As the utilization of low-dose chest computed tomography (LDCT) has increased in daily clinical practice, many physicians and radiologists often encounter persistent pulmonary subsolid nodules (SSNs) (1,2). Extensive research has explored the clinical, radiological, and pathological characteristics of SSNs, significantly advancing our knowledge of this category of pulmonary nodules (3-5). As a prime theme on pulmonary SSNs, accurately differentiating pulmonary invasive adenocarcinomas (IACs) from minimally invasive adenocarcinoma (MIA)/preinvasive lesions using CT examinations is of vital importance, since this distinction can determine the management of patients with those nodules. Specifically, early-stage lung cancers, which pathologically represent MIA/preinvasive lesions and radiologically manifest as SSNs with a solid component <6 mm in most cases, may be removed through limited resection instead of lobectomy, which is the surgical standard for lung cancer (6,7). Furthermore, the policy of conservative management with regular CT follow-up as long as SSNs remain stable, with surgical resection performed if they grow, is increasingly accepted in medical communities (3,8,9). The key issue in this management strategy is that only highly invasive lesions such as IACs should be surgically resected, while MIA/preinvasive lesions may be managed through follow-up examinations, eventually improving patients’ prognosis and avoiding unnecessary surgery (3,9). However, it is challenging to distinguish between IACs and MIA/preinvasive lesions through imaging studies alone because substantial overlap exists between these two categories (10,11). A large body of research has explored this topic, using a variety of analytic methods including qualitative and quantitative assessments (12-14), radiomics-based assessments (15,16), and in recent years, deep-learning algorithms (17,18).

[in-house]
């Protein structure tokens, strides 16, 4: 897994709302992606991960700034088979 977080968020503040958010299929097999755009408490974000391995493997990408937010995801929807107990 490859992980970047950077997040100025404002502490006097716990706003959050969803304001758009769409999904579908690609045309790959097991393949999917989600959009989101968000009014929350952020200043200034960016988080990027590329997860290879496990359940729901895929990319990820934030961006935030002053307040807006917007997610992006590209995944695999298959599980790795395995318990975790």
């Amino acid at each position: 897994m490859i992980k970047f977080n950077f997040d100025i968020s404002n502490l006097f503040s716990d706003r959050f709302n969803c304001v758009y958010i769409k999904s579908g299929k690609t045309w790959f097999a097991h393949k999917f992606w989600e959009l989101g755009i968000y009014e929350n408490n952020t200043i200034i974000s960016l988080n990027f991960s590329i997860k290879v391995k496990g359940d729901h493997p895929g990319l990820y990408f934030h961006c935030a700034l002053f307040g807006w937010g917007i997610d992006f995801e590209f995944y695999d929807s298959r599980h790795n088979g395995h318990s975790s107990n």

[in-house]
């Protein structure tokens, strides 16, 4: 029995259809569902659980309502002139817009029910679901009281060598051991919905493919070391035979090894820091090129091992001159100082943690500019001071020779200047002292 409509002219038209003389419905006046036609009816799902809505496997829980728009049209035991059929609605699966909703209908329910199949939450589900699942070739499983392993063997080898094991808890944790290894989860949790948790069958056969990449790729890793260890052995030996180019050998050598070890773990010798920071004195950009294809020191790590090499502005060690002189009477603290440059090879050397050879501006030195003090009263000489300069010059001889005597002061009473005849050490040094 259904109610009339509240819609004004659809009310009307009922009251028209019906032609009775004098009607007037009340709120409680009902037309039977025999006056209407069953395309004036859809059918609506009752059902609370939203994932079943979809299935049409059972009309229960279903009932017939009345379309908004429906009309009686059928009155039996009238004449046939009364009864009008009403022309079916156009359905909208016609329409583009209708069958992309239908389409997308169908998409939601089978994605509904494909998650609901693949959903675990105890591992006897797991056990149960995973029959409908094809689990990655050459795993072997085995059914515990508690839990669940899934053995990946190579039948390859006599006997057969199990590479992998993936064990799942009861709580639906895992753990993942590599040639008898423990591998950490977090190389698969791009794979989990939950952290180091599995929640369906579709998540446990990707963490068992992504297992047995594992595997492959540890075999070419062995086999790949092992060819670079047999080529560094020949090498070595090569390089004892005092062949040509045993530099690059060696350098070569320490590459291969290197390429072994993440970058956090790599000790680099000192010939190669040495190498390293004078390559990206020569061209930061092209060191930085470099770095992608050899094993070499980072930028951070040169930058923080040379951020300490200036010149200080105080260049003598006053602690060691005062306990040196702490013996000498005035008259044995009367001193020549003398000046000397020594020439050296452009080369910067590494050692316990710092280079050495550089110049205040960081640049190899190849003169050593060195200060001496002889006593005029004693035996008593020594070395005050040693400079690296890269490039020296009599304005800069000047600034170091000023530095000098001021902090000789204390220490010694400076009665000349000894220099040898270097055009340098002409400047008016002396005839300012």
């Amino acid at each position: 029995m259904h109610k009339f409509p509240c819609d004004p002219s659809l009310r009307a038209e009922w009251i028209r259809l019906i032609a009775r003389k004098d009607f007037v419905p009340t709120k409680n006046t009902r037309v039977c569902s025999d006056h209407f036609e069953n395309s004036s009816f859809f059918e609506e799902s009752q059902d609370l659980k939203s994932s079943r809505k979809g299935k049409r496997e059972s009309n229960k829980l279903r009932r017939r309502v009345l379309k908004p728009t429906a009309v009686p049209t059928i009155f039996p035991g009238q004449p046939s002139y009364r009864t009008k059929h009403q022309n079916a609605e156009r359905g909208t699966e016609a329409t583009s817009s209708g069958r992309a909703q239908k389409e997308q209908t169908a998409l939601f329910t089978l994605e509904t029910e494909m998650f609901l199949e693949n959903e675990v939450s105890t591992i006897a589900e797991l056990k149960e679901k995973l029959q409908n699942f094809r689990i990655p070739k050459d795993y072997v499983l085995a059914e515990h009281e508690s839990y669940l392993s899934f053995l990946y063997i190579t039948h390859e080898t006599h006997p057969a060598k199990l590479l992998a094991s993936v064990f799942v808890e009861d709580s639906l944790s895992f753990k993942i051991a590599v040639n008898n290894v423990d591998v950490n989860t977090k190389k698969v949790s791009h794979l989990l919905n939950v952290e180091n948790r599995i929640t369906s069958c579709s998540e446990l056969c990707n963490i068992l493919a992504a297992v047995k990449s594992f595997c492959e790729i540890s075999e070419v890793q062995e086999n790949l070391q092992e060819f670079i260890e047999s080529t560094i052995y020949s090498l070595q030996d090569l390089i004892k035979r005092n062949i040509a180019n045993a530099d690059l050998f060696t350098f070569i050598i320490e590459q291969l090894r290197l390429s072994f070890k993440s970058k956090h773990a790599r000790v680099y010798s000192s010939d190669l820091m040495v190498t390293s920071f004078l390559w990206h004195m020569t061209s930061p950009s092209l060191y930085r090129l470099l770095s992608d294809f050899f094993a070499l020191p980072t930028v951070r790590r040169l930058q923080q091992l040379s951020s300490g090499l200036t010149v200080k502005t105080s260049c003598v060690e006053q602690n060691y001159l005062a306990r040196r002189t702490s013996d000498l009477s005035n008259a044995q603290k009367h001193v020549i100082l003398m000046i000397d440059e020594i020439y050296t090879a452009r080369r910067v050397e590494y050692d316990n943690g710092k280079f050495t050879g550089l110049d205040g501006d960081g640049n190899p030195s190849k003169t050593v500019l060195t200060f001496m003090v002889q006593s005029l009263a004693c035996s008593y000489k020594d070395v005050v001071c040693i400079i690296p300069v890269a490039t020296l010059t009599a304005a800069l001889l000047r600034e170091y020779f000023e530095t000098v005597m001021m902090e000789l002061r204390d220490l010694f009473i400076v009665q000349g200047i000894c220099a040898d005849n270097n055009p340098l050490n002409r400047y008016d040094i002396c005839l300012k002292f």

Recently, Qi et al. published an interesting study on the differentiation of IACs from MIAs/preinvasive lesions in SSNs with a solid component <6 mm, including pure ground-glass nodules (PGGNs) and part-solid nodules (PSNs), using both qualitative and quantitative imaging features on CT (19). They evaluated 316 surgically-resected SSNs (260 PGGNs, 47 PSNs with a solid component <6 mm, and 9 SSNs with cystic airspaces) from 287 patients. Excluding the SSNs with cystic airspaces, 307 SSNs were dichotomized according to whether they were IACs (n=195) or MIA/preinvasive lesions (n=112). The authors found that the mass of SSNs was the only significant feature differentiating IACs from MIA/preinvasive lesions, and 283.2 mg was the optimal cutoff value for distinguishing IACs from MIA/preinvasive lesions.